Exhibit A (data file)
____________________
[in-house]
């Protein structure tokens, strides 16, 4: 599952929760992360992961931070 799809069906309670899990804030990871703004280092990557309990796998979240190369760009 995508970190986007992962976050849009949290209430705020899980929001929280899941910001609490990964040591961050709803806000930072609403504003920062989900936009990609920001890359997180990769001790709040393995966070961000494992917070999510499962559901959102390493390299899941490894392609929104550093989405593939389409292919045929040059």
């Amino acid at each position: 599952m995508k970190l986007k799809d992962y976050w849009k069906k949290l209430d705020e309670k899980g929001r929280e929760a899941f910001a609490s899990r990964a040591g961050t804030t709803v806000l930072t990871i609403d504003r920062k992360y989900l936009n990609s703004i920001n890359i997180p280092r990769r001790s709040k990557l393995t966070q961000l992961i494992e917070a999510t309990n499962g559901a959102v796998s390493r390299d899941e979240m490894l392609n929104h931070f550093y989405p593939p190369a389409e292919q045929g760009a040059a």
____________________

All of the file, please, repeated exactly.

[in-house]
């Protein structure tokens, strides 16, 4: 599952929760992360992961931070 799809069906309670899990804030990871703004280092990557309990796998979240190369760009 995508970190986007992962976050849009949290209430705020899980929001929280899941910001609490990964040591961050709803806000930072609403504003920062989900936009990609920001890359997180990769001790709040393995966070961000494992917070999510499962559901959102390493390299899941490894392609929104550093989405593939389409292919045929040059």
């Amino acid at each position: 599952m995508k970190l986007k799809d992962y976050w849009k069906k949290l209430d705020e309670k899980g929001r929280e929760a899941f910001a609490s899990r990964a040591g961050t804030t709803v806000l930072t990871i609403d504003r920062k992360y989900l936009n990609s703004i920001n890359i997180p280092r990769r001790s709040k990557l393995t966070q961000l992961i494992e917070a999510t309990n499962g559901a959102v796998s390493r390299d899941e979240m490894l392609n929104h931070f550093y989405p593939p190369a389409e292919q045929g760009a040059a």